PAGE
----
Last week, we discussed artificial sweeteners and the latest packet to join the caddy rainbow: stevia. But, if you’re me, or like me (or love me), you are equally confused about natural sweeteners. Hopefully, by the end of this post, the fog will have cleared, or at least dissipated somewhat.
Let’s start with the one everybody knows and loves (and hates): granulated white sugar.
Derived from the sugar cane plant, which is native to tropical climes, white sugar is processed until a sweet, mild, crystalline residue remains.
The process doesn’t seem so innocent when you take a look at environmental impacts, bone char, and a 27-step flow chart.
Plus, no nutritional value remains at the end of the white-sugar-refining process. All the molasses, and therefore, all the B-2 and other trace minerals are removed. The extruded molasses is sold as cattle feed or to alcohol manufacturers. Wee!
Beet vs. Cane
The U.S. grows sugar from sugar beets and sugarcane. Only 4 states have the climate required to sustain cane crops: Florida, Hawaii, Louisiana, and Texas. However, sugar beets can be grown in more temperate climates, like the Pacific Northwest and Midwest, in states like Idaho, Michigan, Minnesota, North Dakota, Montana, Oregon, and Washington, among others.
Some companies buy sugar from a variety of refiners, so one batch may be cane sugar, while the next will come from beets. It’s hard to know the which is which. On a basic level, there is little difference between the two.
But some bakers and confectioners have noted a distinct difference in the texture and consistency of baked goods and candies. If you’re concerned about your cakes, check out this handy list of manufacturers.
|Photo: Uwe Hermann via Flickr|
These sugars are all derivative of cane or beet sugar. The average calorie content is 16 calories/teaspoon.
Granulated white sugar: Highly refined coarse-grain sugar from either sugarcane or sugar beets in the U.S. used at the table and for baking/cooking.
Caster sugar/superfine/baker’s sugar: Fine, granulated white sugar that dissolves quickly in liquid.
Brown sugar: Granulated white sugar (from which the molasses has been removed) with molasses added—my head just exploded. Most commonly used for baking.
Confectioner’s sugar: White sugar, ground fine with corn starch added (about 3%). Most commonly used for icing and pastries.
To call these sugars “unrefined” is misleading. Only gnawing on a stalk of sugarcane will give you unrefined sugar. But this class of sugar, that falls into the evaporated cane juice category, is considerably less refined than its refined cousin.
Because less of the molasses is removed, more of the original flavor and trace minerals of the sugarcane remain. Plus, some of these sugars have the benefit of being lower in calorie than refined sugar.
Demerara: Demerara sugar is named for its region of origin in Guyana. It comes from the first pressing of the sugar cane, after which the juice dehydrates, leaving behind a golden-yellow, large-crystal sugar with a rich molasses flavor. It is a bit stickier than turbinado sugar, and the calorie content is about 15 calories/teaspoon.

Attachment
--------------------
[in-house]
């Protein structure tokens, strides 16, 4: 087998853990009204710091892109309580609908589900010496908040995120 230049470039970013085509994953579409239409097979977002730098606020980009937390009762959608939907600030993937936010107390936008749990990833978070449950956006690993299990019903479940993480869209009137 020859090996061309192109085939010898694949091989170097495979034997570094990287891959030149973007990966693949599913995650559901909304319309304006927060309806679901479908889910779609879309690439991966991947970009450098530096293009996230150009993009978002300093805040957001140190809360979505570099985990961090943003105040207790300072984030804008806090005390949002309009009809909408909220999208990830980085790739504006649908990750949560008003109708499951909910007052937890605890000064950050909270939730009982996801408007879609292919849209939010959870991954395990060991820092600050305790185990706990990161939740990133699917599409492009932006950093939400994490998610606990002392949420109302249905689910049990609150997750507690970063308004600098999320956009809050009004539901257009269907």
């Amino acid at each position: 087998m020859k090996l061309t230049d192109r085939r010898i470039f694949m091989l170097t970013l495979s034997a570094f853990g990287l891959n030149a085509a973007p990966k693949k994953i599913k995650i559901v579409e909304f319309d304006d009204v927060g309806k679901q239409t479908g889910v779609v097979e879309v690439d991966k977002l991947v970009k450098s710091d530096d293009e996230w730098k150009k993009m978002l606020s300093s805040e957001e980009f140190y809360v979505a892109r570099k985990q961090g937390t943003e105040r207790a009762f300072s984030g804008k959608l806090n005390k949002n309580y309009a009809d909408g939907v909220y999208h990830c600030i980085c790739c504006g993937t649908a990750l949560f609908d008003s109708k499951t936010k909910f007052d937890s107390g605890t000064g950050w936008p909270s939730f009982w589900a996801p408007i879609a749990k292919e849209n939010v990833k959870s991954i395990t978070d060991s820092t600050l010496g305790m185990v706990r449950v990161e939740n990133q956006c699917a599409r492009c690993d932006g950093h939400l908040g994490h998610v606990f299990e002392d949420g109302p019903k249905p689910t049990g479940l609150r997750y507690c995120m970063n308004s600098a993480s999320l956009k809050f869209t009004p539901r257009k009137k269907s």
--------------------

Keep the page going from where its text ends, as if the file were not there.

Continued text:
Muscovado: Processed the same as demerara, but with a more pronounced molasses flavor and finer grain, muscovado sugar is what dark brown sugar wishes it was. The calorie content stacks up between 11 and 15 calories/teaspoon.
|Photo: Will Ellis via Flickr|
Turbinado: Turbinado sugar, like demerara and muscovado, comes from the first pressing of the sugar cane, after which the water is evaporated, producing a large, dry crystal, a light brown color, and a noticeable molasses flavor. It is used like granulated sugar. Turbinado logs in at about 11 calories/teaspoon.
Alternative granulated sugars
Date sugar: Date sugar is made from dates that have been dehydrated and ground fine. Since date sugar does not dissolve in liquid, it is used in bake goods that benefit from it’s flavor and texture. It clocks in at 10 calories/teaspoon.
Jaggery: Jaggery is an Indian sugar from sugarcane or palm sap, historically the date palm, but more commonly now, the coconut and sago palms. The raw cane or palm sap is boiled in large cast iron pans and then pressed into blocks. When needed, the sugar is grated into recipes or used for medicinal purposes. It has about 12 calories/teaspoon.
Palm sugar: Palm sugar is also made from the sap of coconut and sago palm trees. Because of it’s minimal refining process, it is high in minerals like potassium and calcium, has a deep, rich flavor, and can be used like brown sugar. The calorie content is around 11 calories/teaspoon.
So let’s recap: refined sugar is pretty bad and technically not vegetarian, if you’re strict; “unrefined” sugar is less bad and tastes a lot better. The unrefined sugars can be used, for the most part, interchangeably with refined sugar in recipes.
Readers, do you have any experience using these “unrefined” sugars? Do you love demerara or do we have to pry your Domino from your cold, dead hands? Share any experiences or recipes in the comments. You know we love to hear from you!
Next week, we will delve into the sticky sweet pool of liquid sweeteners and try to solve the riddle of the Glycemic Index.
The World’s Healthiest Foods: Cane Sugar
Sugar Alliance: American Sugar Industry Map
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